By Jim Caple
Page 2

ST. LOUIS -- With perhaps only one game left in the season, I have just one question:

Are these really the best teams in baseball? Because it certainly doesn't seem like it.

Teams aren't winning games in this World Series so much as losing them. Game 4 Thursday night was easily the most interesting of the series (and the only one in which the lead changed hands after the third inning), but even then, the play was pretty shabby. At least by the Tigers.

Fernando Rodney
Jed Jacobsohn/Getty Images
Fernando Rodney has made another Tigers miscue.

Detroit stranded nine runners and lost the lead in the seventh inning when center fielder Curtis Granderson fell on soggy ground going after a catchable fly ball and reliever Fernando Rodney threw a sacrifice bunt into the right-field corner. St. Louis closer Adam Wainwright immediately blew that lead by giving up a game-tying double to the first batter he faced. The Tigers, however, gave the lead right back after Joel Zumaya (who may not be fully recovered from his sore wrist) walked the leadoff batter on four pitches and let him move into scoring position for the game-winning run on a wild pitch.

"It's maybe a little bit frustrating," Tigers first baseman Sean Casey said. "I think if you ask every guy in here, he would say we should have had that game, but we didn't get it done."

Detroit, which made 106 errors in the regular season, has already made six in four World Series games. Third baseman Brandon Inge made two errors on one play in Game 1 and probably could have been charged with three (where have you gone Graig Nettles, our nation turns its bloodshot eyes to you). The Tigers' pitchers alone have made four errors, directly leading to six runs, or more runs than Detroit scored in Games 1, 2 and 3 combined. "We're definitely taking some extra ground balls next spring training," said closer Todd Jones, who almost threw away Detroit's one victory in Game 2.

This just continues a trend we've seen throughout the postseason. The Twins were favored to win their division series against Oakland but got swept when Minnesota made three errors, went 1-for-19 with runners in scoring position and saw Gold Glove center fielder Torii Hunter turn a sinking line drive into a game-killing, inside-the-park home run with a foolish diving attempt.

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Oakland then got swept by the Tigers in the ALCS when it played every bit as poorly as the Twins did.

And we won't even bring up the Yankees.

Now here are the Tigers playing just as shabbily as the teams they routed the first two rounds.

Part of the poor play is due to the cold, wet weather conditions (Granderson fell down because the rain-softened ground gave way on him). But part of it is also that these two teams haven't been playing very well over the past couple months. Even counting the postseason, each has a losing record since the end of July, including a pair of embarrassing finishes. The Cardinals won only 83 games overall -- the second-lowest total ever by a World Series team.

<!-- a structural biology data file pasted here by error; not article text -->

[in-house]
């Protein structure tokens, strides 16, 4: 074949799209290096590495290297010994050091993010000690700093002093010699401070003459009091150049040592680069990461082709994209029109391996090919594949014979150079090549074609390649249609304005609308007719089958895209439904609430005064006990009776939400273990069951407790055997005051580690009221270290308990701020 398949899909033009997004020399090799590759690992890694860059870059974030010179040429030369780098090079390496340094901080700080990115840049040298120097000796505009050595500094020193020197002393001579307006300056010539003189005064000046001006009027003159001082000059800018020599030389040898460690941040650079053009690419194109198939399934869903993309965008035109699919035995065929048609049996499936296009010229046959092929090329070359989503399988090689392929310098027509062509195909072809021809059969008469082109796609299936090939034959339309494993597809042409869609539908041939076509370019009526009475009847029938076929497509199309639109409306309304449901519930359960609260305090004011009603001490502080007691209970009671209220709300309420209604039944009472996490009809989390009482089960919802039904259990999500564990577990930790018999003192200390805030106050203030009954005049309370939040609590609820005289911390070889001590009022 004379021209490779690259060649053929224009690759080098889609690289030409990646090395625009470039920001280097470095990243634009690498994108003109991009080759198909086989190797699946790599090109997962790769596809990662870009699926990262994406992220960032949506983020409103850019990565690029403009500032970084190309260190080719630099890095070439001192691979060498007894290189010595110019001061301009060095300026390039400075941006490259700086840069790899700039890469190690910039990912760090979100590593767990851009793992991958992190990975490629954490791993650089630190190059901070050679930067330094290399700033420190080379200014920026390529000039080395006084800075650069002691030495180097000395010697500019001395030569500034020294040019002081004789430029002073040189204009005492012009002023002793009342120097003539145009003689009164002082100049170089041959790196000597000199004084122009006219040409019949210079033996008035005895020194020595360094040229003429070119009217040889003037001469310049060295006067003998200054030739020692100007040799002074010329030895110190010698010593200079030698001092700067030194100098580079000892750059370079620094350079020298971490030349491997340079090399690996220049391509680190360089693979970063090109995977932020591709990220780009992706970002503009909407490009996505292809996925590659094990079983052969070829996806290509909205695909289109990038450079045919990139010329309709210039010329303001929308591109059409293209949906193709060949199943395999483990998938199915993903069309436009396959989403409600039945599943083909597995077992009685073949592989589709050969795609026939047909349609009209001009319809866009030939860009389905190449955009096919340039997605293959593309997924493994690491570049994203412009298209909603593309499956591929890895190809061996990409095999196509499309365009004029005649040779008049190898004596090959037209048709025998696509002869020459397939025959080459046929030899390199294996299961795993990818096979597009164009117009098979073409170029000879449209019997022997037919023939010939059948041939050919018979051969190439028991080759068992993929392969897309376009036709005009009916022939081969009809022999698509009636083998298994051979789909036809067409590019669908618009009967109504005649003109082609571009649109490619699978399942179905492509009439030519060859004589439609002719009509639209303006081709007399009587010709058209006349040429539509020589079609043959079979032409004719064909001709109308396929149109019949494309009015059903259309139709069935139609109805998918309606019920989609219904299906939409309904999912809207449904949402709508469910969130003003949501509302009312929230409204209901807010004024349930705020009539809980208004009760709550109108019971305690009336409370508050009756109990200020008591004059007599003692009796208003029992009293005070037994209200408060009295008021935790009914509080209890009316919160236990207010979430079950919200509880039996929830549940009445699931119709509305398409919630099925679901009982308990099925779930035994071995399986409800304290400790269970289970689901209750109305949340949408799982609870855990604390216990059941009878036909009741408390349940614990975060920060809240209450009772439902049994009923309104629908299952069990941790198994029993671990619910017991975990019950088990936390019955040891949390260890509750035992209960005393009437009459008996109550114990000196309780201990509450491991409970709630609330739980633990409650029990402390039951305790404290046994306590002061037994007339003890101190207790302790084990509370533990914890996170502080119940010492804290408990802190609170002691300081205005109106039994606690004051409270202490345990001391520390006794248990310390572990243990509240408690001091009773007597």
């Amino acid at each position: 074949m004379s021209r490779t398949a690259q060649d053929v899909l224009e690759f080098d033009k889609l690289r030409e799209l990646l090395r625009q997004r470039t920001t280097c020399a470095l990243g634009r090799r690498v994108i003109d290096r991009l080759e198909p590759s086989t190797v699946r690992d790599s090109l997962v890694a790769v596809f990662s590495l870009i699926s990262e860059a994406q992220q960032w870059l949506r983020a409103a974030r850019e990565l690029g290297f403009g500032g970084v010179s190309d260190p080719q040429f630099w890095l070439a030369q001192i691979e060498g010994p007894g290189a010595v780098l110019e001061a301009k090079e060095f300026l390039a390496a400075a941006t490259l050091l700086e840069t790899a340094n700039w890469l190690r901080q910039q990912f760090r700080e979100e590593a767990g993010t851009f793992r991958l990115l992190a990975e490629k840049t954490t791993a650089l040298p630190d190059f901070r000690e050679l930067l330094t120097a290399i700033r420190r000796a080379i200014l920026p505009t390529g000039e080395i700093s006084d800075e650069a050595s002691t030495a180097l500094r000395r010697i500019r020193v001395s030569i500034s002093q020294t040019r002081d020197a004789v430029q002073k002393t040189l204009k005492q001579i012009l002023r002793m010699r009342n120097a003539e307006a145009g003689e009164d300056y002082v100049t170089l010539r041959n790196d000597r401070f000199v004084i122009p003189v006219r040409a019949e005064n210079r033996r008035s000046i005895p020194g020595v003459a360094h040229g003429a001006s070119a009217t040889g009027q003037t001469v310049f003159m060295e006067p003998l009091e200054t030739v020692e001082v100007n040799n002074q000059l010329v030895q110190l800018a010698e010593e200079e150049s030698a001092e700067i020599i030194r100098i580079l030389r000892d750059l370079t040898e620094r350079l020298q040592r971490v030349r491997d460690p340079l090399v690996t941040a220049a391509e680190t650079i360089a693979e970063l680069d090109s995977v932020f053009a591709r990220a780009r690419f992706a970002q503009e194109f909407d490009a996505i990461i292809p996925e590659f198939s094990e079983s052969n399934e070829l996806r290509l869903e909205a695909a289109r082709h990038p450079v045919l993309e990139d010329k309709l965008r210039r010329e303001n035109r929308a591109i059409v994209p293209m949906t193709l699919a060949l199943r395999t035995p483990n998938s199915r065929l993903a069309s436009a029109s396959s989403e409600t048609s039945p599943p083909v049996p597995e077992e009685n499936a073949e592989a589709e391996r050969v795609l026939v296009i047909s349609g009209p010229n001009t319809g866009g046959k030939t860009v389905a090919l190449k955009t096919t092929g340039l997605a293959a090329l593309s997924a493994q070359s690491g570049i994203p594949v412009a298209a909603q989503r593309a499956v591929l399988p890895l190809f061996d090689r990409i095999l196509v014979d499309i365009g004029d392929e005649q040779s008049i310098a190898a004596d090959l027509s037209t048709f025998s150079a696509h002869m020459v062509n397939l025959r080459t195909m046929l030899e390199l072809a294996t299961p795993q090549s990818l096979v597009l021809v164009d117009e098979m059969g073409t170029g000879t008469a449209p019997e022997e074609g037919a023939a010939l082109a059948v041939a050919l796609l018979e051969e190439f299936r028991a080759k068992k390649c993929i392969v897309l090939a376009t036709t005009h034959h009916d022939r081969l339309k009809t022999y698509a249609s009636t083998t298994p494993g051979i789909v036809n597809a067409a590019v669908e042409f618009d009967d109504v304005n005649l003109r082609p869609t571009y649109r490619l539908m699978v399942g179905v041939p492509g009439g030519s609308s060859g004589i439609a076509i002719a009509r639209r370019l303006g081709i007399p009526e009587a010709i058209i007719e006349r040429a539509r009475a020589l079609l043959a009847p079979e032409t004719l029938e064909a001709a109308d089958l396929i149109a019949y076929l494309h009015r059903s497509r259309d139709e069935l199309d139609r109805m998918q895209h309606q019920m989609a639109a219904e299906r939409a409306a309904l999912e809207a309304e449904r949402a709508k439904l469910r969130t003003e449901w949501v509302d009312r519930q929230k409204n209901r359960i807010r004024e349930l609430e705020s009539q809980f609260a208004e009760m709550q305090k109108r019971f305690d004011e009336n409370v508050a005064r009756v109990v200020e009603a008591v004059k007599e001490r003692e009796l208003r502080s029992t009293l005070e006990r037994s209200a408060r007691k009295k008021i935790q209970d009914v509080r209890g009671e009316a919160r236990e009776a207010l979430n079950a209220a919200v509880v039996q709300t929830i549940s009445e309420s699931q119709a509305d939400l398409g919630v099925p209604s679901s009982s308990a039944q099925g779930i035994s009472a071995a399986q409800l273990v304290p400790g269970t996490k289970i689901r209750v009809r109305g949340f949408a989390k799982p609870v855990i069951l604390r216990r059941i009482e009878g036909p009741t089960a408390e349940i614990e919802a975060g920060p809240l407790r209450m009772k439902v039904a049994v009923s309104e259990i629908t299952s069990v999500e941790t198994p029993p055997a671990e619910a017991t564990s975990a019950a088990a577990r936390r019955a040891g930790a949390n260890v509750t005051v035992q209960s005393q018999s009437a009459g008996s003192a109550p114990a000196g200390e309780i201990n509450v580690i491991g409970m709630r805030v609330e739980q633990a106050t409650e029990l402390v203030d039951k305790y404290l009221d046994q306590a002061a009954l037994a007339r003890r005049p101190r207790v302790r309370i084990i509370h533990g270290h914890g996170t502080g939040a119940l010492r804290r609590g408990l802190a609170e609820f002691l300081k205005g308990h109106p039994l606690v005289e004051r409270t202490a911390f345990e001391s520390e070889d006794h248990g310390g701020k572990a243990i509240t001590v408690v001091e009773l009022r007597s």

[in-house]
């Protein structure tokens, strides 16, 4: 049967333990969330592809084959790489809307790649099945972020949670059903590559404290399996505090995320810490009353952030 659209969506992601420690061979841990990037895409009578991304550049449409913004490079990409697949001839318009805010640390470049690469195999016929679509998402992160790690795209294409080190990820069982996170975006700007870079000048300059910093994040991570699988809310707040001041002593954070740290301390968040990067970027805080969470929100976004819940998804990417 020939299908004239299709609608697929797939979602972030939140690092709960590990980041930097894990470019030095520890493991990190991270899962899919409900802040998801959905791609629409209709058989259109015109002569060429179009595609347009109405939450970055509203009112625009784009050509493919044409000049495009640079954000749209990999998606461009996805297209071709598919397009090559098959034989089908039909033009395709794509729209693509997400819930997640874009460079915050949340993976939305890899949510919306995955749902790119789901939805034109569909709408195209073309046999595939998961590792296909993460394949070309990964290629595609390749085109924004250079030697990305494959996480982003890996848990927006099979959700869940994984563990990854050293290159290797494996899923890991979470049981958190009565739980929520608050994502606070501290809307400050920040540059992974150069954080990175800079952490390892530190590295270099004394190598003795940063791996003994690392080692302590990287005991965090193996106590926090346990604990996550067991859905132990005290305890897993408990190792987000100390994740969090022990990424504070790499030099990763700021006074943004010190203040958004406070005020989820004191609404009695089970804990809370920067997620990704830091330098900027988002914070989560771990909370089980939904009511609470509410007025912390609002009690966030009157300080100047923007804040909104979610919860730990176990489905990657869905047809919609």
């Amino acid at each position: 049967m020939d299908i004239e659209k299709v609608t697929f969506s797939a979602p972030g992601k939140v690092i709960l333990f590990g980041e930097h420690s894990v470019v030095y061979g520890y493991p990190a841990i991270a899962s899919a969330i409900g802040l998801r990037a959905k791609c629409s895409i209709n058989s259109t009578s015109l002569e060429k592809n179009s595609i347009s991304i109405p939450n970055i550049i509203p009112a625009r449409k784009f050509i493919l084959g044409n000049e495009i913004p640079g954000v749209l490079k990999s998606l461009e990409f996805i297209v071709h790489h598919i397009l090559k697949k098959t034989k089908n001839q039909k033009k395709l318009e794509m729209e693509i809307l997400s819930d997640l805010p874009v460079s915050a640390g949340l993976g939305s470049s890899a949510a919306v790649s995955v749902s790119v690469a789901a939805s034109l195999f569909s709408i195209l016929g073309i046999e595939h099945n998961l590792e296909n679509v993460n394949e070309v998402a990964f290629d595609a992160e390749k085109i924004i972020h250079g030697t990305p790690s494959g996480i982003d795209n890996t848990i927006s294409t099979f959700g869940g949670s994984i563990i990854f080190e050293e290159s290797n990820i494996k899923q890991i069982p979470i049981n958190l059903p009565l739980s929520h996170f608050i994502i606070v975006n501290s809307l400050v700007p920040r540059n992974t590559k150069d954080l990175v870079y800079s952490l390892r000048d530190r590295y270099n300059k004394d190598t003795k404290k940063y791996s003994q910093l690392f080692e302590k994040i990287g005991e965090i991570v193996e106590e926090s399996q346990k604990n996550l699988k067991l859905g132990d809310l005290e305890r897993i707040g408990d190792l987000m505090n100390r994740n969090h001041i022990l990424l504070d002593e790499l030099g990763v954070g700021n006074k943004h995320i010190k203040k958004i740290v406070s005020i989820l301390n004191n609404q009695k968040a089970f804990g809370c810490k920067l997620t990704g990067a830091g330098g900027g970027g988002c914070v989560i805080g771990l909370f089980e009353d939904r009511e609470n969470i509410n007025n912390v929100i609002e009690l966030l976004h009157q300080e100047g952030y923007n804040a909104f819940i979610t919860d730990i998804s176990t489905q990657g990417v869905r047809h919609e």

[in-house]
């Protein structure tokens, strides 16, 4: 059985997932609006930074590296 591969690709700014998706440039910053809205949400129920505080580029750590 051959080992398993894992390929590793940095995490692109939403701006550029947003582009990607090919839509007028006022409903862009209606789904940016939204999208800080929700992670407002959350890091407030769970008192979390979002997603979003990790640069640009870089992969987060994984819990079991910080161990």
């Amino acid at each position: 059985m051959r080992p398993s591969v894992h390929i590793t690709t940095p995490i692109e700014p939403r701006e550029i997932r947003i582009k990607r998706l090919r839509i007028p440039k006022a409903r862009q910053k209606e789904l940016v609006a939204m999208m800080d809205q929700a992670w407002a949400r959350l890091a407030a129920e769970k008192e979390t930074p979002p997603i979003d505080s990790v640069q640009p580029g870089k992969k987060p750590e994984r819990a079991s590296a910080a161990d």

Albert Pujols is a great player; and Chris Carpenter, who pitched a gem in Game 3, is a Cy Young winner. Scott Rolen is an excellent third baseman and Carlos Guillen is a pretty good shortstop. But when I look at the rest of the rosters, I get the same feeling as when I look at the Mariners' roster.

Jeff Weaver
Jed Jacobsohn/Getty Images
Jeff Weaver, from staff bum to postseason in ace in a matter of weeks!

Hell, Scott Spiezio was one of the worst players in Mariners history his two seasons in Seattle, yet he was one of the Cardinals' key players during the NLCS. The Cardinals batted Ron Belliard fifth in Game 3. Jeff Weaver, whose ERA was 6.29 this season with the Angels and 5.18 since joining St. Louis, has been one the postseason's most effective starters. The Tigers, meanwhile, have been batting Placido Polanco, a guy with four home runs during the regular season, in the third spot much of October.

This criticism is not East Coast bias. For one thing, I live on the West Coast, and I lived in the Midwest for a decade. I'm also much happier to see two traditional Midwest teams here instead of another New York series. This is also a rematch of the first World Series I really followed as a kid. I listened to the 1968 Cardinals-Tigers on a transistor radio at recess, watched it at home on the weekend, and painted the Cardinals' logo on my T-shirt (though it looked more like I had spilled a plate of spaghetti on it). It's when I first really became a baseball fan.

It doesn't matter to me whether the Cardinals or the Tigers eventually win, but I would like to see Detroit win Game 5 to make things interesting. I want a good series. I want a game that thrills because of the plays being made instead of the plays not being made. I want to see games that make me feel I'm seeing the absolute best teams of 2006 instead of teams the Pirates and Royals could handle.

Mostly, I just want there to be a more compelling story than whether some guy had pine tar on his hand.

Jim Caple is a senior writer for ESPN.com. You can reach Jim at jimcaple.com, where the latest series of "24 College Avenue" is currently running. Sound off to Page 2 here.




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